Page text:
contact" could be the place or places where the tortious conduct or lex loci actus occurred. And applying the torts
principle in a conflicts case, we find that the Philippines could be said as a situs of the tort (the place where the
alleged tortious conduct took place). That certain acts or parts of the injury allegedly occurred in another country is
of no moment. For in our view what is important here is the place where the over-all harm or the totality of the
alleged injury to the person, reputation, social standing and human rights of complainant, had lodged, according to
the plaintiff below (herein private respondent). All told, it is not without basis to identify the Philippines as the situs
of the alleged tort.
Moreover, with the widespread criticism of the traditional rule of lex loci delicti commissi, modern theories
and rules on tort liability have been advanced to offer fresh judicial approaches to arrive at just results. In keeping
abreast with the modern theories on tort liability, we find here an occasion to apply the "State of the most significant
relationship" rule, which in our view should be appropriate to apply now, given the factual context of this case.
In applying said principle to determine the State which has the most significant relationship, the following
contacts are to be taken into account and evaluated according to their relative importance with respect to the
particular issue: (a) the place where the injury occurred; (b) the place where the conduct causing the injury
occurred; (c) the domicile, residence, nationality, place of incorporation and place of business of the parties, and (d)
the place where the relationship, if any, between the parties is centered.

Aznar v. Garcia
The recognition of the renvoi theory implies that the rules of the conflict of laws are to be understood as
incorporating not only the ordinary or internal law of the foreign state or country, but its rules of the conflict of laws
as well. According to this theory 'the law of a country' means the whole of its law.
We note that Article 946 of the California Civil Code is its conflict of laws rule, while the rule applied in In re
Kaufman, Supra, its internal law. If the law on succession and the conflict of laws rules of California are to be enforced
jointly, each in its own intended and appropriate sphere, the principle cited In re Kaufman should apply to citizens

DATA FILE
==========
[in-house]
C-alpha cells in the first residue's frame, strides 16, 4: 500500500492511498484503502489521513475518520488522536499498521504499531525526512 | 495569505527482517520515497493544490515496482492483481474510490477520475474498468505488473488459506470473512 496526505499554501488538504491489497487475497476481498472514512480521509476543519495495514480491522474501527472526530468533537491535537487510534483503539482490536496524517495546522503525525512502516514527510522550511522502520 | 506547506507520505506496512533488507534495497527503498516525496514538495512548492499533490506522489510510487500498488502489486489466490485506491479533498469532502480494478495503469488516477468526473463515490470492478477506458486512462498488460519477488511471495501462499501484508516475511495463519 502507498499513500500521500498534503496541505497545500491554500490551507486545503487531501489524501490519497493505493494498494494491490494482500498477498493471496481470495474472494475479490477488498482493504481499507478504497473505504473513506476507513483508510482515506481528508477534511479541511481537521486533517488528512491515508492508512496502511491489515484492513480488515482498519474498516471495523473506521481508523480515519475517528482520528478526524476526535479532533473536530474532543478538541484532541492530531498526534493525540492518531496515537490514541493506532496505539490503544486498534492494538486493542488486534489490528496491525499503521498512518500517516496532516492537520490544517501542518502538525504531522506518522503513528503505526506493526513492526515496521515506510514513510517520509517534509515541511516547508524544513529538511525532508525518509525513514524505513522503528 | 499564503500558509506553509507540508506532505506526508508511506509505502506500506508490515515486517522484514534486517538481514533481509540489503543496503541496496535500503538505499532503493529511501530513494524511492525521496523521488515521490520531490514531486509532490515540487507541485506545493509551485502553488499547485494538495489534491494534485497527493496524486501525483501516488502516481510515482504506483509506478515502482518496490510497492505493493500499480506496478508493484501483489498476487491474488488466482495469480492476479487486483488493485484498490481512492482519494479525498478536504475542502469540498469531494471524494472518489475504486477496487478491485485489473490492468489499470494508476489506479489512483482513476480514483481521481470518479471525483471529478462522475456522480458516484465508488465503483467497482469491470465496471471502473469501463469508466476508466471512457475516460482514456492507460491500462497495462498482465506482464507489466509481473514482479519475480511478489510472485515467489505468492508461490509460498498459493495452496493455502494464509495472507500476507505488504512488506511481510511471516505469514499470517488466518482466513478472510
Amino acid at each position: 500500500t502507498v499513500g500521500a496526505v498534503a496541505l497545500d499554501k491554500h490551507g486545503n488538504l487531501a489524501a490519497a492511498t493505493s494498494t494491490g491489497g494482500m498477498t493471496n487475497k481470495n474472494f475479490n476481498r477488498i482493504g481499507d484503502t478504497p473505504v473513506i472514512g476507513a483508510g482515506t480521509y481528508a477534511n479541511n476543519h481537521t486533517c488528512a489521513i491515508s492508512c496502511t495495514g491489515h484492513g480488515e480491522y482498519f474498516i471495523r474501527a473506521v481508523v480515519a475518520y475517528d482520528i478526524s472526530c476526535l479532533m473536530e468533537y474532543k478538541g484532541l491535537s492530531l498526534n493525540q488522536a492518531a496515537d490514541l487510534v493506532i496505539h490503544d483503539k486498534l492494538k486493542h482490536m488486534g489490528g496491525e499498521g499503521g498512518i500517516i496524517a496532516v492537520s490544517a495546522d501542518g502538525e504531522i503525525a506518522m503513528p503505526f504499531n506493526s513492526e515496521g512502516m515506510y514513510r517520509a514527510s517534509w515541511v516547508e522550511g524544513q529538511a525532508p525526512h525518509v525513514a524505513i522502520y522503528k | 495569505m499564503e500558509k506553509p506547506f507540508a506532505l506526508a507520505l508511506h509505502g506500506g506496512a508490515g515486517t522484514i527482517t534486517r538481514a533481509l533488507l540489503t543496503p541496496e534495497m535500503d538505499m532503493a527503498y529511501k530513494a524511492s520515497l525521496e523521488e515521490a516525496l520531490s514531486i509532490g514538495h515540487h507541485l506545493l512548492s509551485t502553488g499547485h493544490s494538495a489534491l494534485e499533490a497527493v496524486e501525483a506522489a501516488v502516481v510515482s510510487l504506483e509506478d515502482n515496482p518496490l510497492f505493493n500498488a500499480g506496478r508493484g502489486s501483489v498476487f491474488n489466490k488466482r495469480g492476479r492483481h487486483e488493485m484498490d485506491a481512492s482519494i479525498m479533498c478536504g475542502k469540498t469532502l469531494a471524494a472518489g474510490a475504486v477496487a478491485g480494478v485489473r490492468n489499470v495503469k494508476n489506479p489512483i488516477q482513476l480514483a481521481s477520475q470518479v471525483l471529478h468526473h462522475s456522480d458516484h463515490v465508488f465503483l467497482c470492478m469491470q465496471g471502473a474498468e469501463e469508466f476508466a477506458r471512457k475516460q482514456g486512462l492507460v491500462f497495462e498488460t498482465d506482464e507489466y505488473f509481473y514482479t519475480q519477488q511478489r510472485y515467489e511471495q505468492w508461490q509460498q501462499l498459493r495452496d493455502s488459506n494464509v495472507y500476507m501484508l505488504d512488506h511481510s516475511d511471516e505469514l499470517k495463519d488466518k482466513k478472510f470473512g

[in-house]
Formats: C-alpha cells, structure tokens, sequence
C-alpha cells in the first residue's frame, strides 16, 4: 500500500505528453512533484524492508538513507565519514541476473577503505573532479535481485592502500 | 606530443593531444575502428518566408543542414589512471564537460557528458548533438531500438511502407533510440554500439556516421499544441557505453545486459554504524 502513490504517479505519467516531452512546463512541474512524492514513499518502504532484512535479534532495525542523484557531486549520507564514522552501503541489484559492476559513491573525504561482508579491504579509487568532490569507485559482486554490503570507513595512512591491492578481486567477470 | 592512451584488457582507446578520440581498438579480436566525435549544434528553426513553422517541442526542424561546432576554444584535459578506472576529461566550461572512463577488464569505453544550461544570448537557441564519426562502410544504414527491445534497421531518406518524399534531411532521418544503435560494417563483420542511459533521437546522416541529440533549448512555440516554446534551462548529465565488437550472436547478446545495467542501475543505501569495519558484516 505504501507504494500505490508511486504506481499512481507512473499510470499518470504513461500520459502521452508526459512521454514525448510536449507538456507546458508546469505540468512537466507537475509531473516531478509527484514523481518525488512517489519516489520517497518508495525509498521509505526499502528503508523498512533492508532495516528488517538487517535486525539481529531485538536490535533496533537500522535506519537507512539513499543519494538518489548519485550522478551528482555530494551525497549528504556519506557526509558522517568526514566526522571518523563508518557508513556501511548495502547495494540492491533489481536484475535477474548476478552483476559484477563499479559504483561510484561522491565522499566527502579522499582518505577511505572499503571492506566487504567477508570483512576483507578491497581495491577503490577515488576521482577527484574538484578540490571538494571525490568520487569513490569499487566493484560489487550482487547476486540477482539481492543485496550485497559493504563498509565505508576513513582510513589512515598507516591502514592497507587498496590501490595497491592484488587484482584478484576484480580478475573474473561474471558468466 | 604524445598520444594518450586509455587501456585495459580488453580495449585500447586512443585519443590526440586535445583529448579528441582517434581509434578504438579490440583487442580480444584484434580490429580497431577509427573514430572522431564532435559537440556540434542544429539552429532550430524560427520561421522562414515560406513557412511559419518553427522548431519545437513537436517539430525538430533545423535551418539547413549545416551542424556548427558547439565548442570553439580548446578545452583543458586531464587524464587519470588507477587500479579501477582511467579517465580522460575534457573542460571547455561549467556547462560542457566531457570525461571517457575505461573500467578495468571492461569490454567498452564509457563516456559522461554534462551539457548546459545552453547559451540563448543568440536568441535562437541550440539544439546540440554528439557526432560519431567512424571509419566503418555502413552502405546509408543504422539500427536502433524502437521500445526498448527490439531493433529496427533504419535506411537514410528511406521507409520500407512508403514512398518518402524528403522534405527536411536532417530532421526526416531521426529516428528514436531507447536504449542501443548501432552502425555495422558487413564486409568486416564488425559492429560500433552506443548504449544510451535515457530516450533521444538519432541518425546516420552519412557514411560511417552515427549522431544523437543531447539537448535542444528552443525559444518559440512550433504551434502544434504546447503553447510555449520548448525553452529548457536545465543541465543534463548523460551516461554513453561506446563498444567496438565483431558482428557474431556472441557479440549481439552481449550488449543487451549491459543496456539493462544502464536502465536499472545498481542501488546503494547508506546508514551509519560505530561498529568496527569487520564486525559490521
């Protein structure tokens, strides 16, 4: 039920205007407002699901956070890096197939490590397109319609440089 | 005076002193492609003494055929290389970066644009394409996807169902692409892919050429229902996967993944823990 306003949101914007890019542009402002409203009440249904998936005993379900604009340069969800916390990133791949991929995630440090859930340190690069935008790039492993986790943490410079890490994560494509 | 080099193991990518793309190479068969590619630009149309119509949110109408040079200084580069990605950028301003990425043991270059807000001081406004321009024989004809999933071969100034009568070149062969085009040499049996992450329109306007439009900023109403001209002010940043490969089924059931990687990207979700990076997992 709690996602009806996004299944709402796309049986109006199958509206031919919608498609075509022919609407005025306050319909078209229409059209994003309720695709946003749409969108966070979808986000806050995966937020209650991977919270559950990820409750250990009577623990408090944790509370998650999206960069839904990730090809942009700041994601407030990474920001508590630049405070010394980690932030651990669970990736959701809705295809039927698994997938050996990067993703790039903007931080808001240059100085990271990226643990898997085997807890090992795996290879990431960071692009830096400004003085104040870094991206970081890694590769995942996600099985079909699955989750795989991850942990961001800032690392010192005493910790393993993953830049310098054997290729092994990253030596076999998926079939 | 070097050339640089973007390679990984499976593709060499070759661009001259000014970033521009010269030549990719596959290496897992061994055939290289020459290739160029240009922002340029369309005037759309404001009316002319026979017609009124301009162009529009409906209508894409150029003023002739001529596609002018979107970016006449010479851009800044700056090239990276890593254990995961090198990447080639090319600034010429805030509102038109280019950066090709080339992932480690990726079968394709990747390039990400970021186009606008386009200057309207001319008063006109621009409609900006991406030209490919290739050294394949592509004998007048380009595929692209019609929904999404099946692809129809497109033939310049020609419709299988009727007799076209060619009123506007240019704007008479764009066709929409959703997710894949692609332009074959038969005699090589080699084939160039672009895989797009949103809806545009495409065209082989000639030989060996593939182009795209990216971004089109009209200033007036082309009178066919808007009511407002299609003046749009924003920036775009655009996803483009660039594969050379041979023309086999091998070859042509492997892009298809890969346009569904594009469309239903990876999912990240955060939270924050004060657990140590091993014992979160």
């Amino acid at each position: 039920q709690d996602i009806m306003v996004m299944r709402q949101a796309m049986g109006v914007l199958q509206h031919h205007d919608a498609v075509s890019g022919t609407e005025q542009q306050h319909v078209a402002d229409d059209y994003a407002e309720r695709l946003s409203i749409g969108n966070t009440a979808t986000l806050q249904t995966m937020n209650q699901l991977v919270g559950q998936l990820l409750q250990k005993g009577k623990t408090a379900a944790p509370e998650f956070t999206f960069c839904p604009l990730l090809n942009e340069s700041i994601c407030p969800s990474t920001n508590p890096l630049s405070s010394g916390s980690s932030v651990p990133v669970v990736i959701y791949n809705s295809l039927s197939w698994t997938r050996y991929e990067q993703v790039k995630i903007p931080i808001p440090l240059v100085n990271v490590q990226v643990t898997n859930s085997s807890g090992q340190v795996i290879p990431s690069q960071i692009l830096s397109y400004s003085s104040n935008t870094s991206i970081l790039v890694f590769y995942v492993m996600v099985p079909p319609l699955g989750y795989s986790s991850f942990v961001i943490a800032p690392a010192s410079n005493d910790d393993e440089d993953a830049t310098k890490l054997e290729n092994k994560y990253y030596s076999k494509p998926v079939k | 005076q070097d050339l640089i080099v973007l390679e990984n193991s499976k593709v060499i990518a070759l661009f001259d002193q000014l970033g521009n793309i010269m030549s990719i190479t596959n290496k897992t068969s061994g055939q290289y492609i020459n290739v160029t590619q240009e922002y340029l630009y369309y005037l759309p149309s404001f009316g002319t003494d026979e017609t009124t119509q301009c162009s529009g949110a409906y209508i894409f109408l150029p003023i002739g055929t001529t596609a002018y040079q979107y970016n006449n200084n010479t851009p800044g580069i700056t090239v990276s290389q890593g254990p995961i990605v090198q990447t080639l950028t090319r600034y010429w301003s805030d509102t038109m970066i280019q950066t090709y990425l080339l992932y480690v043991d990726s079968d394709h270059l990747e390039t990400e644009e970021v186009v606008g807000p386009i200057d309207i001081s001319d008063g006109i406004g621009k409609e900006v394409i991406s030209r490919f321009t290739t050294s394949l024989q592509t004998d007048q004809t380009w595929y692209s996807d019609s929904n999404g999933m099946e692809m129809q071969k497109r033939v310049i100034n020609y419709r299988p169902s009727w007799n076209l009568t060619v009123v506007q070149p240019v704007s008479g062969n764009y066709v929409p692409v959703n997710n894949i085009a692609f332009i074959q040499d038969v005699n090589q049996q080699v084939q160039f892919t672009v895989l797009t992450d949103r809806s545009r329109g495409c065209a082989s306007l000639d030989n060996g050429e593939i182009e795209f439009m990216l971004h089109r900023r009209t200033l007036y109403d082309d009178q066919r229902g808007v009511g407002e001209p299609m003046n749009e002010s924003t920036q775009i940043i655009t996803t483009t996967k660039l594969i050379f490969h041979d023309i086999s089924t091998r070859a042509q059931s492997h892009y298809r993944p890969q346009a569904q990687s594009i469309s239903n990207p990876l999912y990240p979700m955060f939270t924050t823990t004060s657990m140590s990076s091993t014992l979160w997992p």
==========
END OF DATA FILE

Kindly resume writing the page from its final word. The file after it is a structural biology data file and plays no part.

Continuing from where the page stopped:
living in the State, but Article 946 should apply to such of its citizens as are not domiciled in California but in other
jurisdictions. The rule laid down of resorting to the law of the domicile in the determination of matters with foreign
element involved is in accord with the general principle of American law that the domiciliary law should govern in
most matters or rights which follow the person of the owner.
Appellees argue that what Article 16 of the Civil Code of the Philippines pointed out as the national law is
the internal law of California. But as above explained the laws of California have prescribed two sets of laws for its
citizens, one for residents therein and another for those domiciled in other jurisdictions. Reason demands that We
should enforce the California internal law prescribed for its citizens residing therein, and enforce the conflict of laws
rules for the citizens domiciled abroad. If we must enforce the law of California as in comity we are bound to go, as so
declared in Article 16 of our Civil Code, then we must enforce the law of California in accordance with the express
mandate thereof and as above explained, i.e., apply the internal law for residents therein, and its conflict-of-laws rule
for those domiciled abroad.
As explained in the various authorities cited, the national law mentioned in Article 16 of our Civil Code is the
law on conflict of laws in the California Civil Code, i.e., Article 946, which authorizes the reference or return of the
question to the law of the testator's domicile. The conflict of laws rule in California, Article 946, Civil Code, precisely
refers back the case, when a decedent is not domiciled in California, to the law of his domicile, the Philippines in the
case at bar. The court of the domicile can not and should not refer the case back to California; such action would
leave the issue incapable of determination because the case will then be like a football, tossed back and forth
between the two states, between the country of which the decedent was a citizen and the country of his domicile.
The Philippine court must apply its own law as directed in the conflict of laws rule of the state of the decedent, if the